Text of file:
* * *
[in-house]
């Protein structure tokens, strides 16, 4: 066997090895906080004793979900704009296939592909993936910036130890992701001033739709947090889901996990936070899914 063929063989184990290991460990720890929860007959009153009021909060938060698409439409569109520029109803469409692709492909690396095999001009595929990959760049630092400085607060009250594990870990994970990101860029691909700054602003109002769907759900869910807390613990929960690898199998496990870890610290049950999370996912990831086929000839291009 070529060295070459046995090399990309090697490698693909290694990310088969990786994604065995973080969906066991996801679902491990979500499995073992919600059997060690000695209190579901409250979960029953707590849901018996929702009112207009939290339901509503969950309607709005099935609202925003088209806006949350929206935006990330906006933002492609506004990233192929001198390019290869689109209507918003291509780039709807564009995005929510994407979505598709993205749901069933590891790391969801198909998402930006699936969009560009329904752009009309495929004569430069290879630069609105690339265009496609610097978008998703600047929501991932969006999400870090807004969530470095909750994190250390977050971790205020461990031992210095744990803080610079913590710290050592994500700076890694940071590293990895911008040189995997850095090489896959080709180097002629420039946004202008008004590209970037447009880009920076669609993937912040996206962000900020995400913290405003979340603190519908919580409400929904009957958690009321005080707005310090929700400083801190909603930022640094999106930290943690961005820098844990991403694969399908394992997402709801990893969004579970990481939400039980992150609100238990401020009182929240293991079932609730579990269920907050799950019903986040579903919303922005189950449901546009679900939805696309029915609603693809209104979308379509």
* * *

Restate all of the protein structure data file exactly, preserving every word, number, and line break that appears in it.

[in-house]
């Protein structure tokens, strides 16, 4: 066997090895906080004793979900704009296939592909993936910036130890992701001033739709947090889901996990936070899914 063929063989184990290991460990720890929860007959009153009021909060938060698409439409569109520029109803469409692709492909690396095999001009595929990959760049630092400085607060009250594990870990994970990101860029691909700054602003109002769907759900869910807390613990929960690898199998496990870890610290049950999370996912990831086929000839291009 070529060295070459046995090399990309090697490698693909290694990310088969990786994604065995973080969906066991996801679902491990979500499995073992919600059997060690000695209190579901409250979960029953707590849901018996929702009112207009939290339901509503969950309607709005099935609202925003088209806006949350929206935006990330906006933002492609506004990233192929001198390019290869689109209507918003291509780039709807564009995005929510994407979505598709993205749901069933590891790391969801198909998402930006699936969009560009329904752009009309495929004569430069290879630069609105690339265009496609610097978008998703600047929501991932969006999400870090807004969530470095909750994190250390977050971790205020461990031992210095744990803080610079913590710290050592994500700076890694940071590293990895911008040189995997850095090489896959080709180097002629420039946004202008008004590209970037447009880009920076669609993937912040996206962000900020995400913290405003979340603190519908919580409400929904009957958690009321005080707005310090929700400083801190909603930022640094999106930290943690961005820098844990991403694969399908394992997402709801990893969004579970990481939400039980992150609100238990401020009182929240293991079932609730579990269920907050799950019903986040579903919303922005189950449901546009679900939805696309029915609603693809209104979308379509």